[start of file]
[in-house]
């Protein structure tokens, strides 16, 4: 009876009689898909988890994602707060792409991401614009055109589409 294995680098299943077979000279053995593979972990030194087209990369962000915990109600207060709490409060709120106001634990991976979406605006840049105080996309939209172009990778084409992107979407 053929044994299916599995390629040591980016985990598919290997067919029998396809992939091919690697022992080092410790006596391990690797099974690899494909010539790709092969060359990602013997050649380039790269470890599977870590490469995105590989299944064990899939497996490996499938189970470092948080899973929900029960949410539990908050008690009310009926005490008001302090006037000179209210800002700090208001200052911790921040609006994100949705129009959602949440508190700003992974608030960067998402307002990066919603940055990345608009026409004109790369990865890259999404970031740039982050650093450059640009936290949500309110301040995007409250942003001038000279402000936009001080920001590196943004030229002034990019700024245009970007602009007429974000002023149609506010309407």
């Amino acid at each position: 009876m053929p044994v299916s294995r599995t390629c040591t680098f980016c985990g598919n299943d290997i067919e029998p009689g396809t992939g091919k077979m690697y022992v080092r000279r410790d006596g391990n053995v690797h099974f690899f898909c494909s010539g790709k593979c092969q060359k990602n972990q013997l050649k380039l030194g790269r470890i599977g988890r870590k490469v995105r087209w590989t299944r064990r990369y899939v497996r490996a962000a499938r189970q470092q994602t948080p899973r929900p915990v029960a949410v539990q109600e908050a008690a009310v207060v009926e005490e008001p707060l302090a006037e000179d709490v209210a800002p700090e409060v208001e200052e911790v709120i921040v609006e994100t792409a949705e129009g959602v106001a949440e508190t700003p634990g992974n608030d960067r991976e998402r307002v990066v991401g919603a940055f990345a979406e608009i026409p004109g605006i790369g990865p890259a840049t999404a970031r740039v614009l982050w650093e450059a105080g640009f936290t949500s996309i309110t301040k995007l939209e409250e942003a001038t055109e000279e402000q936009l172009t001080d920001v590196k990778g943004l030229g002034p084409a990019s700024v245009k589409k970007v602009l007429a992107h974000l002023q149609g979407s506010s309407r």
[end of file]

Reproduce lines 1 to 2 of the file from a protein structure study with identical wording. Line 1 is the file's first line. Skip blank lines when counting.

[in-house]
């Protein structure tokens, strides 16, 4: 009876009689898909988890994602707060792409991401614009055109589409 294995680098299943077979000279053995593979972990030194087209990369962000915990109600207060709490409060709120106001634990991976979406605006840049105080996309939209172009990778084409992107979407 053929044994299916599995390629040591980016985990598919290997067919029998396809992939091919690697022992080092410790006596391990690797099974690899494909010539790709092969060359990602013997050649380039790269470890599977870590490469995105590989299944064990899939497996490996499938189970470092948080899973929900029960949410539990908050008690009310009926005490008001302090006037000179209210800002700090208001200052911790921040609006994100949705129009959602949440508190700003992974608030960067998402307002990066919603940055990345608009026409004109790369990865890259999404970031740039982050650093450059640009936290949500309110301040995007409250942003001038000279402000936009001080920001590196943004030229002034990019700024245009970007602009007429974000002023149609506010309407």